Saturday, November 17, 2012

Majority should look through the minority’s eyes: Suu Kyi

Saturday, 17 November 2012 14:03 Mizzima News

Speaking to an audience of 8,000 Burmese, including many refugees, at Oxford Senior Secondary School in Delhi on Friday, Burmese pro-democracy champion Aung San Suu Kyi said that sometimes the majority has to look at things through a minority’s eyes “When I came to India, I felt that I was coming to a friendly country with a long tradition,’ she said. “All the [Burmese] people living in India are like our family members: brothers, nephews, nieces and children. So I want you to look on [them] as family members. I want to say solemnly that our country is a ‘union.’ ”

She said that the Burmese living in India nowadays are from various ethnic origins. “The majority [Bamar or Burman] became a minority in India,” she said, addressing the audience in Burmese language. “I think that is very good. Sometimes, a majority needs to look at things through a minority’s eyes.”

Aung San Suu Kyi addresses an audience of more than 800 members of the Burmese community and Indian supporters on Friday at the Oxford Senior Secondary School in Vikas Puri, New Delhi.

There are more than 10,000 refugees from Burma in New Delhi, but data shows that less than 100 of them are Bamar. Ethnic Chins make up the majority.

Some Burmese residing near the Indo-Burmese border travelled more than 2,000 miles to hear Suu Kyi speak.

“I want our country to be a secure union where all people can live peacefully,” she said. “But we all need to make an effort to build that kind of union. Different ethnic groups have different cultures, different hopes, different languages and different religions. Despite these differences, we need to bring about unity. To bring about unity we need to have mutual understanding and mutual respect. To achieve that, one has to listen to what another person says. A person should not highlight only the things he wants. One must listen to voices from both sides.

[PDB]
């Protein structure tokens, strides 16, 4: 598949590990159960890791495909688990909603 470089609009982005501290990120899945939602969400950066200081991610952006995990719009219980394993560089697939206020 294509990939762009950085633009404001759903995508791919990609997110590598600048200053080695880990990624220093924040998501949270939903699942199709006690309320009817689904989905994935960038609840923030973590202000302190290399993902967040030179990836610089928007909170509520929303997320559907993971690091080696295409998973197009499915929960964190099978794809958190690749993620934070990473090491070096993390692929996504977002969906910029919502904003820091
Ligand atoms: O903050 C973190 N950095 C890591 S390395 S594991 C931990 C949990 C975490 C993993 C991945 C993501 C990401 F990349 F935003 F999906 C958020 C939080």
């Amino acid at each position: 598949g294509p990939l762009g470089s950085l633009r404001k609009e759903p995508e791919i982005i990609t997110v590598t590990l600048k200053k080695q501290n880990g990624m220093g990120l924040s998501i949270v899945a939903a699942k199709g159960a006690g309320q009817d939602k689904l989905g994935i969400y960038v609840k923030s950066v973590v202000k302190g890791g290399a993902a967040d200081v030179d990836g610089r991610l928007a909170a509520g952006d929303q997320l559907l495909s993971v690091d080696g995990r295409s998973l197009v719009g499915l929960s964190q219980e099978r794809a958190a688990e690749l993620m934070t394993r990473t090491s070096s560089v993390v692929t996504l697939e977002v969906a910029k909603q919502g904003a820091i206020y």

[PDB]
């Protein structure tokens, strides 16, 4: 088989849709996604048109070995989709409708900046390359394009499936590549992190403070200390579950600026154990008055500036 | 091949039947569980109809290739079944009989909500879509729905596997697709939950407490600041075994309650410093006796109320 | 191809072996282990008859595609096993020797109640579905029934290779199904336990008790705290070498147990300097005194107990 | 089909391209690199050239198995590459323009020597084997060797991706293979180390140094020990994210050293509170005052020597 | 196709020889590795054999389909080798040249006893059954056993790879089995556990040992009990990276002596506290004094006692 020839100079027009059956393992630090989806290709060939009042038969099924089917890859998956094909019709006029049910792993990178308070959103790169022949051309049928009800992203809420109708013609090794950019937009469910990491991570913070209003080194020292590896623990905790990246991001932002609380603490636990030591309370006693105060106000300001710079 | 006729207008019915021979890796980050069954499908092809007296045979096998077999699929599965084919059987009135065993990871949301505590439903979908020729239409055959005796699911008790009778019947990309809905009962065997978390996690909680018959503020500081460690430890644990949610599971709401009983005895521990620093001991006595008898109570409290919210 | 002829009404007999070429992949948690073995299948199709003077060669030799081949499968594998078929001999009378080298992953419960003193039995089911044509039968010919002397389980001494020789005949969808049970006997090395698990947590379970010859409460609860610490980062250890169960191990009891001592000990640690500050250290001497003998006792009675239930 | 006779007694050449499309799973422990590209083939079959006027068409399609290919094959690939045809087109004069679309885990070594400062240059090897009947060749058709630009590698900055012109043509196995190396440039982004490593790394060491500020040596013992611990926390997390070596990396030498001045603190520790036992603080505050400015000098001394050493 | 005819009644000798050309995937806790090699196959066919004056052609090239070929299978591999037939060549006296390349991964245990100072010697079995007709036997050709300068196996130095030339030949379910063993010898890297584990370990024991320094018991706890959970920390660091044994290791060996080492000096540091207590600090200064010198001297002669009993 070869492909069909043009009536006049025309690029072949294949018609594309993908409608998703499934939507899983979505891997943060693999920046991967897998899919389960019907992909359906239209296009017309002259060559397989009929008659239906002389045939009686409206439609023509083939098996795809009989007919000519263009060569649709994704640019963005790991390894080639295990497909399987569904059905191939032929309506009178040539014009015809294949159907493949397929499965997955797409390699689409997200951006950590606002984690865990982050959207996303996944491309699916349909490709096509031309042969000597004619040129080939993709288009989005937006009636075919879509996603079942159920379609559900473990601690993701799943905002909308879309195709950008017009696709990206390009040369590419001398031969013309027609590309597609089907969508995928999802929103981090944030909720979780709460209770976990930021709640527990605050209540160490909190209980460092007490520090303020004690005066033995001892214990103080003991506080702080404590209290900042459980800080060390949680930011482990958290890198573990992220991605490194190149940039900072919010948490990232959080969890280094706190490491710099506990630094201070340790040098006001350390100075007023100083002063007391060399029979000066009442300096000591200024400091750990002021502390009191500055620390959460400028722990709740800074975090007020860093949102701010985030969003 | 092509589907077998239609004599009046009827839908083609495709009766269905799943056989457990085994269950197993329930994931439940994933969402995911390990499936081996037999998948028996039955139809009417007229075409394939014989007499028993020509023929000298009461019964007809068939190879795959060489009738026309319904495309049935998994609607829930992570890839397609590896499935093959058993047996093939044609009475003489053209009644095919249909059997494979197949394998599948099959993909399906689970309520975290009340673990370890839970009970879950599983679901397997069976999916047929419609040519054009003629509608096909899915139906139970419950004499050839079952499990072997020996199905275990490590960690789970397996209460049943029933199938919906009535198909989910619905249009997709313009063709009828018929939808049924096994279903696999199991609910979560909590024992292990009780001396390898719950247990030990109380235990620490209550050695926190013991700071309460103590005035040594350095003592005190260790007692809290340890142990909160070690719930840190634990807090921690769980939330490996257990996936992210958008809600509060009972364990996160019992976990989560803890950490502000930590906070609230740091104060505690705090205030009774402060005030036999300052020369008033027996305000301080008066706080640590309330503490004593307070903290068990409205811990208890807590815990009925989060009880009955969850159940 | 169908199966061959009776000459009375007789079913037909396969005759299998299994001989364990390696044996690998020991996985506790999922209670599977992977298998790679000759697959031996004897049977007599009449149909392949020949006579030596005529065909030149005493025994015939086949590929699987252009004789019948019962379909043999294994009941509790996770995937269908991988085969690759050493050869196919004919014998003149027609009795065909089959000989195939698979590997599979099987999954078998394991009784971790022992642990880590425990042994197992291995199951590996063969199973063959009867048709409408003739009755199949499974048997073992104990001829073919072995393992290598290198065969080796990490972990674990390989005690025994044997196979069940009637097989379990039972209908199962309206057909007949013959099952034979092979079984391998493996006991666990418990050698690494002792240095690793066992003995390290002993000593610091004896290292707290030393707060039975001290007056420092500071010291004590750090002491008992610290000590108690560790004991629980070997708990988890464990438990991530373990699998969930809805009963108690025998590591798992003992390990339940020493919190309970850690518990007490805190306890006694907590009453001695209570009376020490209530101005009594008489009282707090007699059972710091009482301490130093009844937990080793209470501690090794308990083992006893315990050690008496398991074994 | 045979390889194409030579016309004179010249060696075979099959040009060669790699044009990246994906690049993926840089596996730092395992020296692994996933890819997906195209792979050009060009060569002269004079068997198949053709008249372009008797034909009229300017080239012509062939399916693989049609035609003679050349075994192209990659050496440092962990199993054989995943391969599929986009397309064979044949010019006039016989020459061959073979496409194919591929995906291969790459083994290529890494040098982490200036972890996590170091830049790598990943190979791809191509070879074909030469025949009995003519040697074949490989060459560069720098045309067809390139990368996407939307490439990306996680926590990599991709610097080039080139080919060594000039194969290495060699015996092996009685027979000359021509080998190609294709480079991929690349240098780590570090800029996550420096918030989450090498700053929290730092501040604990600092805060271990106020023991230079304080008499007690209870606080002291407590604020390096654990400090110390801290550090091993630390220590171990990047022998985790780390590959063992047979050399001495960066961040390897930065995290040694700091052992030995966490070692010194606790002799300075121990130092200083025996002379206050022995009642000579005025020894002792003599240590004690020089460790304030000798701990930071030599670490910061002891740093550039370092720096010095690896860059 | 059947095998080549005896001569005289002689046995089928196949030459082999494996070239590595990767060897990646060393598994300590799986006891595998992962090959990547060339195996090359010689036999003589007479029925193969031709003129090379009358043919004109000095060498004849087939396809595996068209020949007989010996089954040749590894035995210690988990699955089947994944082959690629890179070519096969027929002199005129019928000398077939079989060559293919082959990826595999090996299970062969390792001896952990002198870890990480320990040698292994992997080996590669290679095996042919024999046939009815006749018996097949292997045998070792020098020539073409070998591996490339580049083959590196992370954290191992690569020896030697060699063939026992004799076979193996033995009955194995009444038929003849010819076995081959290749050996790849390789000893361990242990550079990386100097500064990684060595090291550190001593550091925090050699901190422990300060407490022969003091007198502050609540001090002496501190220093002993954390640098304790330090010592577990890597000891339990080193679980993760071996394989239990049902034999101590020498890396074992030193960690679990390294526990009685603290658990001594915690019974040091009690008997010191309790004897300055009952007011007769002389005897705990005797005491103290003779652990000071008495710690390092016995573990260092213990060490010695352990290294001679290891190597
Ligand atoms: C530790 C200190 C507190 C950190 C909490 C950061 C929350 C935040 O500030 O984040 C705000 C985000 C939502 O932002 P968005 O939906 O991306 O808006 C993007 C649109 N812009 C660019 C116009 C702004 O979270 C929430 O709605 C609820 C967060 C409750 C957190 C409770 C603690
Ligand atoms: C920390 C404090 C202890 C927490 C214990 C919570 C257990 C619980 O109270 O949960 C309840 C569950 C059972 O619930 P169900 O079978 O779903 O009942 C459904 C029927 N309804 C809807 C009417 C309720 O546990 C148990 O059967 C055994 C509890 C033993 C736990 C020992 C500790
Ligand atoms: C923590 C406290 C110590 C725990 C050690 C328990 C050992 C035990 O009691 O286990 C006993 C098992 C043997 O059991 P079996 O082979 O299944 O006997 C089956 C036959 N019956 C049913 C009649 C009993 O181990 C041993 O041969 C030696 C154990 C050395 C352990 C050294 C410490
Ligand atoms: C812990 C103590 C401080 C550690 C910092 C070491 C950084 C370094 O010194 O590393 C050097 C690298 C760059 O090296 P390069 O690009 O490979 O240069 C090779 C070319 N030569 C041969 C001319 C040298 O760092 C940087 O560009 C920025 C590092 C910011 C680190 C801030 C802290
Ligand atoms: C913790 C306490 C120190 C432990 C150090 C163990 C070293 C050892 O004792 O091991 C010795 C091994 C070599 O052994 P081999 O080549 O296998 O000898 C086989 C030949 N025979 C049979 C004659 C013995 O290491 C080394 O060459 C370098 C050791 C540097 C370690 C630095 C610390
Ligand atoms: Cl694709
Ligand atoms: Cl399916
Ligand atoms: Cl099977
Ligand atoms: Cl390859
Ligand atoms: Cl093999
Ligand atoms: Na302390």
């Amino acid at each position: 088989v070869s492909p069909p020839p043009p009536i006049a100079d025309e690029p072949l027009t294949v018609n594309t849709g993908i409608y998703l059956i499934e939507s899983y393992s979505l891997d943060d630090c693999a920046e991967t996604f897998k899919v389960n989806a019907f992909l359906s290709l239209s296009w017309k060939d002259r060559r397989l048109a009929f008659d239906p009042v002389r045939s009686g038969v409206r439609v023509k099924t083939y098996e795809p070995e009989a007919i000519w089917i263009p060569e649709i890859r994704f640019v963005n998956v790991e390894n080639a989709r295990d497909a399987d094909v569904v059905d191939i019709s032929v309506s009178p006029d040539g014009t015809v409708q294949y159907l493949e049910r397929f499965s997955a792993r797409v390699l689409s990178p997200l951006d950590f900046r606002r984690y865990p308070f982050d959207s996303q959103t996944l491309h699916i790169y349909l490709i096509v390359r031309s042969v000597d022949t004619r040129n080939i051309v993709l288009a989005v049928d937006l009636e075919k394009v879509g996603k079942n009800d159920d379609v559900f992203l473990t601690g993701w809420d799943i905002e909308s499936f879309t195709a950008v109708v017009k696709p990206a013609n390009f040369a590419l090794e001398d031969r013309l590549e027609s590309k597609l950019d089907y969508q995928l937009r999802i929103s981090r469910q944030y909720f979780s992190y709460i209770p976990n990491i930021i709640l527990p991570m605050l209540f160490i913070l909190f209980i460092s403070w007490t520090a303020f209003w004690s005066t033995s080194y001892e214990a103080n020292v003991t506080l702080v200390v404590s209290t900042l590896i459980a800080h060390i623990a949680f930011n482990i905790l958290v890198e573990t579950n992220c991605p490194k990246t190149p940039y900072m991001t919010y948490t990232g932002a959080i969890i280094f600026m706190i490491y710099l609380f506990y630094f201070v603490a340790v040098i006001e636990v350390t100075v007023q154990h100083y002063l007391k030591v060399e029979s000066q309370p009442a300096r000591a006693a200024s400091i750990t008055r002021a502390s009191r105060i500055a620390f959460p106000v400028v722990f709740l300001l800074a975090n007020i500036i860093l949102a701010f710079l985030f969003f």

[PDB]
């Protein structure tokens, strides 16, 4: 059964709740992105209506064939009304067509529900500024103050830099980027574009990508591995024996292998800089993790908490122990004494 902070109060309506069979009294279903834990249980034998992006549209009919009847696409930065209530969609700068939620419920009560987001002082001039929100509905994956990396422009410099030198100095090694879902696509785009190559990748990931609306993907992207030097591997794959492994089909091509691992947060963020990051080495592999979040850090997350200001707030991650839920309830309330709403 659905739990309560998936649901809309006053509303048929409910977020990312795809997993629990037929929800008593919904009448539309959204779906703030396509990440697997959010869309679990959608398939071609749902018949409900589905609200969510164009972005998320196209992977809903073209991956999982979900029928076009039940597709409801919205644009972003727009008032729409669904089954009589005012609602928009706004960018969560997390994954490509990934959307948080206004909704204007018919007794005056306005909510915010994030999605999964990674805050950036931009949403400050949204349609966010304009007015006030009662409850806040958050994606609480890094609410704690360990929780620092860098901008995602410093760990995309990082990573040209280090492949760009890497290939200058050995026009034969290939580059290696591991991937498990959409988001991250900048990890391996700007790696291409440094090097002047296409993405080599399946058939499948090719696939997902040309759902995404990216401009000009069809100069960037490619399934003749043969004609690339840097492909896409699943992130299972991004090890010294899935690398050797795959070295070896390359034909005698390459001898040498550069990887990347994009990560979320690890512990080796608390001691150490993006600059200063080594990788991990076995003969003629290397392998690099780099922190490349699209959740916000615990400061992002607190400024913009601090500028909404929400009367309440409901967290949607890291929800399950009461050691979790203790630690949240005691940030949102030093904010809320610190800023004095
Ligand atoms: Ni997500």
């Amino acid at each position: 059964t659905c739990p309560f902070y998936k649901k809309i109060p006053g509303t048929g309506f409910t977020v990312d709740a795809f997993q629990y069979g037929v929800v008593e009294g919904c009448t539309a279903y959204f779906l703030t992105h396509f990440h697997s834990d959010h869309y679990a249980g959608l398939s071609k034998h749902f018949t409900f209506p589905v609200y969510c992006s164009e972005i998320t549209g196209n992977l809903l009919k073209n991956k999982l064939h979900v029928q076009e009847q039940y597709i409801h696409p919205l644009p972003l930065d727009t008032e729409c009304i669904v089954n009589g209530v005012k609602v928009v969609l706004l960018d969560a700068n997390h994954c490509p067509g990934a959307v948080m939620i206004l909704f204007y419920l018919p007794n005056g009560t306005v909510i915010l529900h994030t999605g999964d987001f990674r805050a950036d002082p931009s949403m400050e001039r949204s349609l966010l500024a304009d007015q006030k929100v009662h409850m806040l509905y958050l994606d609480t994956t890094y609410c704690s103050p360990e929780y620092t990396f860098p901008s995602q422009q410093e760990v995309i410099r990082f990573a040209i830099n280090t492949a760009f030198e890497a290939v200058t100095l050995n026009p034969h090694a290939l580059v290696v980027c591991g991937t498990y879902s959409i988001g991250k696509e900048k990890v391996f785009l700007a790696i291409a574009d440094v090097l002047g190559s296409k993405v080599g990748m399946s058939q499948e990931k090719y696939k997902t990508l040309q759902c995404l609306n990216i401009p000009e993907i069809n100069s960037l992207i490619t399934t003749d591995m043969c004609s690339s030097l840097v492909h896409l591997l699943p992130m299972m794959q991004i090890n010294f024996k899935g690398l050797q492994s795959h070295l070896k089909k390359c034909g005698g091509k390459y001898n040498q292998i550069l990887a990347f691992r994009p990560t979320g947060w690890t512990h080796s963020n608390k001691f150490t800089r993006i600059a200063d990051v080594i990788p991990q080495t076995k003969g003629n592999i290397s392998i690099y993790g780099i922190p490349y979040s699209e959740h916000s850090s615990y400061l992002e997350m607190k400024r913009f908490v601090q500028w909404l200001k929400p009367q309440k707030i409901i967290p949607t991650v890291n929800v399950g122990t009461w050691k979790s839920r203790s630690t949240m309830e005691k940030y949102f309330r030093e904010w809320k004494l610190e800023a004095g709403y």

“We entered into the pro-democracy movement in attempt to achieve national reconciliation,” she continued. “To achieve reconciliation and to get mutual understanding, we should not have one-sided views. We need to consider the opinions of both sides and the situation of the entire Union.

“In our Union, we should not think that one region’s problem is not related to ours. In fact, it is related to the whole country. Wherever a problem takes place, we need to look at its effect on the entire country. Therefore, I want you to look at problems from the Union’s point of view.

 “That’s why we need talks along the lines of a ‘Second Panglong Conference’ that brings the various ethnic groups together in achieving unity— a unity that comes from our hearts.

“I mean a conference that will promote the ‘Spirit of ‘Panglong,’” she said. “At the 1947 Panglong Conference, not all the ethnic groups attended. We acknowledge that. But, that Panglong Conference made the ‘Union Spirit’ take root [in Burma].

“We still cannot guarantee that it will take root and grow,” she continued. “The roots were not given the rights to grow. So we cannot say that today our Union is like a great strong mature tree that produces fruit and flowers,” she said.

“To achieve our objective, we must have the ‘Union Spirit.’ We must encourage it. We must water the roots. We must prepare the soil. All this needs to be done by the citizens of our time.”
The Oxford Senior Secondary School where Suu Kyi spoke accepts Burmese children; many of whom are able to attend the school free of charge. The school is situated in the Vikas Puri Quarter where many Burmese people live.

Suu Kyi and her entourage flew from Delhi to Bangalore [Bengaluru] on Friday evening.

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